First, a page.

I laughed about the 'wrong department' but sometimes it is not funny. My son was with my husband and I at the mall some time ago. He is almost 16 and a good kid. We walked past a certain store I will not name and his jaw dropped in shock. His face turned red. My husband said,'Malls should have somr rules about showing skimpy underwear right out here in the main drag." What are they thinking? I feel bad for todays young men. We crossed to the other side on the way back.

16/6/07 9:22 AM  
Blogger SusieQ said...

Tom, I left a couple of comments to your previous post regarding your Divine Conspiracy link. It isn't working, and I think I know why.

16/6/07 10:02 AM  
Blogger patterns of ink said...

Anon,
Thanks for keeping the name of the store a "Secret." That store's TV commercials have the same effect in a living room full of mixed company. I never thought of it but it does seem reasonable for Malls to have some sort of standards for the areas seen by all ages of children. Today's kids are involuntarily bombarded with more "provacative images" than any previous generation.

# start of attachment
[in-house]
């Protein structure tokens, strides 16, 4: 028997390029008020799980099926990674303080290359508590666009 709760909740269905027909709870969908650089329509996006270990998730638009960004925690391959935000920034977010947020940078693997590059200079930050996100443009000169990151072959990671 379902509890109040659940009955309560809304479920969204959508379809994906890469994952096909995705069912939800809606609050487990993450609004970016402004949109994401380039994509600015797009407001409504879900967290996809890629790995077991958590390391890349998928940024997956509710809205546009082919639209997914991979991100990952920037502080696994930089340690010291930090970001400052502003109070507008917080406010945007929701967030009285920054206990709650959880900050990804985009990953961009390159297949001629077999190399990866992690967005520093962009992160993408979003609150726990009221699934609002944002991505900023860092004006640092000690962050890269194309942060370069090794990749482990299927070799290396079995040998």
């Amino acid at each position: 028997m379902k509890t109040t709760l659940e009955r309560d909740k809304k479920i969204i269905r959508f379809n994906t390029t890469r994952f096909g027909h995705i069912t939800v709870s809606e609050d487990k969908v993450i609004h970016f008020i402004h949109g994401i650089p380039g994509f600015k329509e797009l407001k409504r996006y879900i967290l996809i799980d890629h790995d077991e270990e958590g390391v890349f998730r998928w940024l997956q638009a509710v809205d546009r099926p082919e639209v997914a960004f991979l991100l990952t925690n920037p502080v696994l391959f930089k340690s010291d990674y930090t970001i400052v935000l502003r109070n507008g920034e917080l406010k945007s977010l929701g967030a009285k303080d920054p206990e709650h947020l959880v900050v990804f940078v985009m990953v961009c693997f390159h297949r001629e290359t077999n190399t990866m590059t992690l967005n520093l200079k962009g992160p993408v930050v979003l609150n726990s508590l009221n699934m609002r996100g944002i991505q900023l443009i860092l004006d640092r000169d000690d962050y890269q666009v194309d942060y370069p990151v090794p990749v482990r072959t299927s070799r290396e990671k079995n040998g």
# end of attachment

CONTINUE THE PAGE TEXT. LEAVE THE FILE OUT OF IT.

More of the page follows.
My wife and I took our youngest daughter to see Nancy Drew last night. The young couple in that film model a refreshingly wholesome approach to the teen years--maybe it will set a trend.
I'm going to try a link to a poem in my November 06 archives that sort of addresses this:
Grow Slowly Girl

SQ,
I'm on a short break between "Honey-do" items. If the above link works, I must have solved it.
If not, you know where to send help.

16/6/07 12:18 PM  
Blogger SusieQ said...

Hoorah! Da link she works.

16/6/07 1:20 PM  
Blogger patterns of ink said...

reah,
Glad you stopped by. Lots of early and late "boomers" read here (and even some post-boomers '70s children). Thanks for adding me to the blogroll at The Boomer Chronicles.

SQ,
It took two tries so I guess I'm batting 500 thanks to your coaching! =)

16/6/07 1:30 PM  
Blogger Josie said...